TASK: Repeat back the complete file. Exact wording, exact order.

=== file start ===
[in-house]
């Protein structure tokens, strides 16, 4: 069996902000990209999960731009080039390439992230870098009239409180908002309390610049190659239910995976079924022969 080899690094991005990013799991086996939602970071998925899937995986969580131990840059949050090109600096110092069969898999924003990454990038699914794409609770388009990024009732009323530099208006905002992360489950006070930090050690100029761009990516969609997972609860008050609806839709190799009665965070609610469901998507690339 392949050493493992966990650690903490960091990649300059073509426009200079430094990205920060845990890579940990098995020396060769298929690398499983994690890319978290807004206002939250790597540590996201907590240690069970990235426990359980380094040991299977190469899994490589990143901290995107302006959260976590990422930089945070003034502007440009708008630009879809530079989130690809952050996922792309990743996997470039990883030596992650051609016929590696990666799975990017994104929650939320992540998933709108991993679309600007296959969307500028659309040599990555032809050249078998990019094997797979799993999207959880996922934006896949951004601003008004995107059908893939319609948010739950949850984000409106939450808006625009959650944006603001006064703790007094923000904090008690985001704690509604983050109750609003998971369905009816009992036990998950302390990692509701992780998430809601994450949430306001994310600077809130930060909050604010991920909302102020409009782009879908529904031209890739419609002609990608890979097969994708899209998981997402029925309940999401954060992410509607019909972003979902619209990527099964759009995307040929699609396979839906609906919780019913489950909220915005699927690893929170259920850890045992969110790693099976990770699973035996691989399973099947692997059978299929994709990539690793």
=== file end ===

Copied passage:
[in-house]
């Protein structure tokens, strides 16, 4: 069996902000990209999960731009080039390439992230870098009239409180908002309390610049190659239910995976079924022969 080899690094991005990013799991086996939602970071998925899937995986969580131990840059949050090109600096110092069969898999924003990454990038699914794409609770388009990024009732009323530099208006905002992360489950006070930090050690100029761009990516969609997972609860008050609806839709190799009665965070609610469901998507690339 392949050493493992966990650690903490960091990649300059073509426009200079430094990205920060845990890579940990098995020396060769298929690398499983994690890319978290807004206002939250790597540590996201907590240690069970990235426990359980380094040991299977190469899994490589990143901290995107302006959260976590990422930089945070003034502007440009708008630009879809530079989130690809952050996922792309990743996997470039990883030596992650051609016929590696990666799975990017994104929650939320992540998933709108991993679309600007296959969307500028659309040599990555032809050249078998990019094997797979799993999207959880996922934006896949951004601003008004995107059908893939319609948010739950949850984000409106939450808006625009959650944006603001006064703790007094923000904090008690985001704690509604983050109750609003998971369905009816009992036990998950302390990692509701992780998430809601994450949430306001994310600077809130930060909050604010991920909302102020409009782009879908529904031209890739419609002609990608890979097969994708899209998981997402029925309940999401954060992410509607019909972003979902619209990527099964759009995307040929699609396979839906609906919780019913489950909220915005699927690893929170259920850890045992969110790693099976990770699973035996691989399973099947692997059978299929994709990539690793």